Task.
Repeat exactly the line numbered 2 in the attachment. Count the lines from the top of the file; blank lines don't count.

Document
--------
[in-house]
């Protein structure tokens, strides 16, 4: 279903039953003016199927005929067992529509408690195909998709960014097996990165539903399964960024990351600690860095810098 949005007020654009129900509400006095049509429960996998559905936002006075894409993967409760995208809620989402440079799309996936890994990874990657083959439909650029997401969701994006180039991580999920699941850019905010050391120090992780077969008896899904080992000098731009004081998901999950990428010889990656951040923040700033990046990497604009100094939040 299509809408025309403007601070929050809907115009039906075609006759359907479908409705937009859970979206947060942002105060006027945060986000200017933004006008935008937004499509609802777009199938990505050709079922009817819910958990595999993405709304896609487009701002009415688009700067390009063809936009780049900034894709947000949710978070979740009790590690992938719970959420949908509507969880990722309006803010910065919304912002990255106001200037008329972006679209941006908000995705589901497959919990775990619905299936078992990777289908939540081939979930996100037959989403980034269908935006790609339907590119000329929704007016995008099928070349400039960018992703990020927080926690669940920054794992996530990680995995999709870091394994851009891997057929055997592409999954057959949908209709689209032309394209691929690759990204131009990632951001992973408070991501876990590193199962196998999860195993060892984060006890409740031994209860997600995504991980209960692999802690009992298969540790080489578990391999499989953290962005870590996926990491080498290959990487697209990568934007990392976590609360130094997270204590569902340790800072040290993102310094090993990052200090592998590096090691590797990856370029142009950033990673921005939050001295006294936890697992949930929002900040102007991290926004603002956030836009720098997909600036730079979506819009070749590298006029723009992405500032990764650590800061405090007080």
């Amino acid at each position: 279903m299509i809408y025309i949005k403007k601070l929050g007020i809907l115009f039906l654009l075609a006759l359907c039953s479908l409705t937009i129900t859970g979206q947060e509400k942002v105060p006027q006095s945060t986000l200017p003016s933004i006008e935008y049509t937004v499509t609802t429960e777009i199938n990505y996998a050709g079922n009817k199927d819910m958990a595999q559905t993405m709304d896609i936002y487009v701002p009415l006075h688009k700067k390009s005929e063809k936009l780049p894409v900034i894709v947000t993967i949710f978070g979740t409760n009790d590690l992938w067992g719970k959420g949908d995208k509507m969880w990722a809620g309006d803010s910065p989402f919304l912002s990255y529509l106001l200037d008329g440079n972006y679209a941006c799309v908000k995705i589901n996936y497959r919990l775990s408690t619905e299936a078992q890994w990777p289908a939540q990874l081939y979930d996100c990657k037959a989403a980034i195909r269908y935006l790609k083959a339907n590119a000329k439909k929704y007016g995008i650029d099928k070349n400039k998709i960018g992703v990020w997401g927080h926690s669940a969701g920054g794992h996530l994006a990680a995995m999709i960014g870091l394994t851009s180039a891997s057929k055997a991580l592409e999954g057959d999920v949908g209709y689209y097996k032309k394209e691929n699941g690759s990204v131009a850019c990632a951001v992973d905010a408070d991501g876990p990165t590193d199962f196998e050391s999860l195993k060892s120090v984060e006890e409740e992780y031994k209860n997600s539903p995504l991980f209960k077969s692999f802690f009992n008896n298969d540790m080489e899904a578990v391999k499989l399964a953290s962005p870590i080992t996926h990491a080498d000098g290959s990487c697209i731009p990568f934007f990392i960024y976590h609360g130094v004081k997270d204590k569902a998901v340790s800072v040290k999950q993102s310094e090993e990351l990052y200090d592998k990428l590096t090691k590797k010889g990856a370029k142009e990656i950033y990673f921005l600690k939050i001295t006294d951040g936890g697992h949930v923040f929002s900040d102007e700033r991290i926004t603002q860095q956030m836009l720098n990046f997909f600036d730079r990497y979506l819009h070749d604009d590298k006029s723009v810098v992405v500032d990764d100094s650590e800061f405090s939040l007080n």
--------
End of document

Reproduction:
């Protein structure tokens, strides 16, 4: 279903039953003016199927005929067992529509408690195909998709960014097996990165539903399964960024990351600690860095810098 949005007020654009129900509400006095049509429960996998559905936002006075894409993967409760995208809620989402440079799309996936890994990874990657083959439909650029997401969701994006180039991580999920699941850019905010050391120090992780077969008896899904080992000098731009004081998901999950990428010889990656951040923040700033990046990497604009100094939040 299509809408025309403007601070929050809907115009039906075609006759359907479908409705937009859970979206947060942002105060006027945060986000200017933004006008935008937004499509609802777009199938990505050709079922009817819910958990595999993405709304896609487009701002009415688009700067390009063809936009780049900034894709947000949710978070979740009790590690992938719970959420949908509507969880990722309006803010910065919304912002990255106001200037008329972006679209941006908000995705589901497959919990775990619905299936078992990777289908939540081939979930996100037959989403980034269908935006790609339907590119000329929704007016995008099928070349400039960018992703990020927080926690669940920054794992996530990680995995999709870091394994851009891997057929055997592409999954057959949908209709689209032309394209691929690759990204131009990632951001992973408070991501876990590193199962196998999860195993060892984060006890409740031994209860997600995504991980209960692999802690009992298969540790080489578990391999499989953290962005870590996926990491080498290959990487697209990568934007990392976590609360130094997270204590569902340790800072040290993102310094090993990052200090592998590096090691590797990856370029142009950033990673921005939050001295006294936890697992949930929002900040102007991290926004603002956030836009720098997909600036730079979506819009070749590298006029723009992405500032990764650590800061405090007080």